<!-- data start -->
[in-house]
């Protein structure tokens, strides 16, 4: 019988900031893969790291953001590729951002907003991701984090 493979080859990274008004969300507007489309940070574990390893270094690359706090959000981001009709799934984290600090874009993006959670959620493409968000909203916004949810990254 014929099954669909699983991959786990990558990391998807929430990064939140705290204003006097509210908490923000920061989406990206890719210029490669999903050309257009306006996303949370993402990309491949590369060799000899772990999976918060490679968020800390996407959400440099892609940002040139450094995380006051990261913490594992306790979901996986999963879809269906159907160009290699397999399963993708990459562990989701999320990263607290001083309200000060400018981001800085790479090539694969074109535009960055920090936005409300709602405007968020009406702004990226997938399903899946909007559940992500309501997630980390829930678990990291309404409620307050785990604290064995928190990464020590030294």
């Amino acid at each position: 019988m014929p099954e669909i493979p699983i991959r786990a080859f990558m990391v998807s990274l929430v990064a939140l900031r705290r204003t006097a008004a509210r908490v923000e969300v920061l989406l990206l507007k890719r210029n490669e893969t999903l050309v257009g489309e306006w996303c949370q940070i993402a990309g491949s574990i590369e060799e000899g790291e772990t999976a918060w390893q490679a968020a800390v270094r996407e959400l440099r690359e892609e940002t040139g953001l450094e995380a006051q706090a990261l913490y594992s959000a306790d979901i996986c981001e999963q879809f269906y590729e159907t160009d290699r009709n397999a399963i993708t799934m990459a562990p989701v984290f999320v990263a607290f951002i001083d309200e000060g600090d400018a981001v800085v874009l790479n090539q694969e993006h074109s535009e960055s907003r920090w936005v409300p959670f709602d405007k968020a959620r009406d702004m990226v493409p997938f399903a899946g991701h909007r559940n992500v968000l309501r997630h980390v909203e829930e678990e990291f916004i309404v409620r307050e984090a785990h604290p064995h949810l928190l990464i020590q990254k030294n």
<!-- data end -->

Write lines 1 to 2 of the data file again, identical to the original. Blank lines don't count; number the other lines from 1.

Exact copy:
[in-house]
């Protein structure tokens, strides 16, 4: 019988900031893969790291953001590729951002907003991701984090 493979080859990274008004969300507007489309940070574990390893270094690359706090959000981001009709799934984290600090874009993006959670959620493409968000909203916004949810990254 014929099954669909699983991959786990990558990391998807929430990064939140705290204003006097509210908490923000920061989406990206890719210029490669999903050309257009306006996303949370993402990309491949590369060799000899772990999976918060490679968020800390996407959400440099892609940002040139450094995380006051990261913490594992306790979901996986999963879809269906159907160009290699397999399963993708990459562990989701999320990263607290001083309200000060400018981001800085790479090539694969074109535009960055920090936005409300709602405007968020009406702004990226997938399903899946909007559940992500309501997630980390829930678990990291309404409620307050785990604290064995928190990464020590030294």